2012 Fisker Karma during road test, Los Angeles, Feb 2012
2012 Fisker Karma during road test, Los Angeles, Feb 2012Enlarge Photo
Yesterday, Fisker Automotive, makers of the super-sexy 2012 Karma plug-in hybrid sports car, announced that it had just signed its 80th independent dealer.
But Fisker’s 80th dealer, Fisker of Scottsdale, Arizona, isn’t owned by a local independent dealer chain. It’s owned by Penske Automotive.
One of the largest and best known auto dealers in the world, Penske Automotive is a Fortune 500 company with approximately 16,000 employees.
Around the world, it runs 336 different automotive franchises from 42 different brands, covering everything from everyday car brands like Toyota, Volkswagen and Ford through to prestige brands like Aston Martin, Bugatti and Ferrari.
Penske isn’t just a big dealer however: it also knows how to promote and grow a brand.
In 2007, Penske purchased exclusive rights to sell the Smart ForTwo in the U.S., essentially controlling Smart USA and holding the key to the brand’s growth in the U.S.
Last year, after massively turning around Smart’s U.S. brand image, it sold Smart USA back to Mercedes-Benz. During that four-year ownership period, Penske was responsible for over 45,000 Smart ForTwo sales.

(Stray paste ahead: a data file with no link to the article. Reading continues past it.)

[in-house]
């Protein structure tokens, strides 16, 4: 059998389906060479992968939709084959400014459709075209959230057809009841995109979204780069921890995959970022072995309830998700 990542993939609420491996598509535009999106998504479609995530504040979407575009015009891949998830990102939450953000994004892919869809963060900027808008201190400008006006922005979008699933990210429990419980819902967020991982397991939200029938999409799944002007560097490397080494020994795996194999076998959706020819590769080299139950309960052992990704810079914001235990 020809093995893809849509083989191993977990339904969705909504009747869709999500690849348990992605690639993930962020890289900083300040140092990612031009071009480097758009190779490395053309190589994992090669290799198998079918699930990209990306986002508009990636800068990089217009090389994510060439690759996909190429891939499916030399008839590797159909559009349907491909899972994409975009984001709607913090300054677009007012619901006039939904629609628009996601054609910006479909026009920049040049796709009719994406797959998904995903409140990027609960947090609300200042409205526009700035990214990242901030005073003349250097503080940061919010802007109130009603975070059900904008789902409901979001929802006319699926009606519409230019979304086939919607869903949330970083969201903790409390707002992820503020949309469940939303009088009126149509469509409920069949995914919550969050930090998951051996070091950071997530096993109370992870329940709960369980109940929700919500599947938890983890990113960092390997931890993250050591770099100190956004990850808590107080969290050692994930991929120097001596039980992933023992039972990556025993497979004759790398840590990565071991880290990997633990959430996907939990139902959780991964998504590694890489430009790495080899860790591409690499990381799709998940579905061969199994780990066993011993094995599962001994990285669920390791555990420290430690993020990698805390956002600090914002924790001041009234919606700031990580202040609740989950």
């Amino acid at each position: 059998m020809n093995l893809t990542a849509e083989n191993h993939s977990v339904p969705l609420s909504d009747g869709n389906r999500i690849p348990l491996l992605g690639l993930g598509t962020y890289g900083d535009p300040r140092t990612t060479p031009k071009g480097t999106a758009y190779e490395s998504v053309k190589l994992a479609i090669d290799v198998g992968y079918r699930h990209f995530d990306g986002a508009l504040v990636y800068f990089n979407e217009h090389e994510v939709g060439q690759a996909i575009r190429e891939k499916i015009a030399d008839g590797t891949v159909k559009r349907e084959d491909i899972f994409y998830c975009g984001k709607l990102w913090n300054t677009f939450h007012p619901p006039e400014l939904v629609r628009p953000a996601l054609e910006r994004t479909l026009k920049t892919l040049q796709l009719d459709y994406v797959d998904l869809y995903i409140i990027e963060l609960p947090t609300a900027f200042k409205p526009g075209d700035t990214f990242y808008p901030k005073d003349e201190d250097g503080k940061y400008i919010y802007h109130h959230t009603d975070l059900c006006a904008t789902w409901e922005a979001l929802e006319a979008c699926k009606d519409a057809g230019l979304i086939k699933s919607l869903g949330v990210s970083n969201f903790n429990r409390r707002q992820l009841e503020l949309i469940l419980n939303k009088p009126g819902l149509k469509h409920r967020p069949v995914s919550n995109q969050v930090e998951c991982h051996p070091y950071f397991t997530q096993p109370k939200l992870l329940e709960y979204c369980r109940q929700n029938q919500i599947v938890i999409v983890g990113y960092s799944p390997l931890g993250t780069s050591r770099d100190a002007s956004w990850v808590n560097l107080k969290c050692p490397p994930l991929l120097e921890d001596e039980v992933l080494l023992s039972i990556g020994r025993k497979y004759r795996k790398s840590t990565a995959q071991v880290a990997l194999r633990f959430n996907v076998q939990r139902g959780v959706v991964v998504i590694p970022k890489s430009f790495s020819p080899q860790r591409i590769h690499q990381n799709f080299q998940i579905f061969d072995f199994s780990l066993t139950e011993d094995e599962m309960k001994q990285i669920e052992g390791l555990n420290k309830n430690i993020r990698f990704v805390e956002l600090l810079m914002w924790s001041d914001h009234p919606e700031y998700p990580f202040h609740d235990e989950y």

At the moment, Penske’s involvement with Fisker is limited, but with very little imagination we can envisage Penske’s franchised dealers all over the U.S. signing with Fisker to sell the $103,000 luxury car.
To do so would be a smart move.
With a car like the 2012 Fisker Karma sitting on the lot, dealers who do sign with Fisker also benefit from the added foot-traffic that the beautifully-designed Karma attracts.
Even if visitors don’t -- or can’t -- buy a Karma, its halo effect means more regular car sales for dealers who choose to sell the Karma alongside more everyday brands.
There’s one final benefit, this time for Fisker. Unlike Tesla, which currently sells its cars through its company-owned showrooms and mall stores, Fisker doesn’t have to worry about state laws and political opposition that make it difficult for automakers to run their own dealerships.
That means better brand penetration and ultimately, more sales.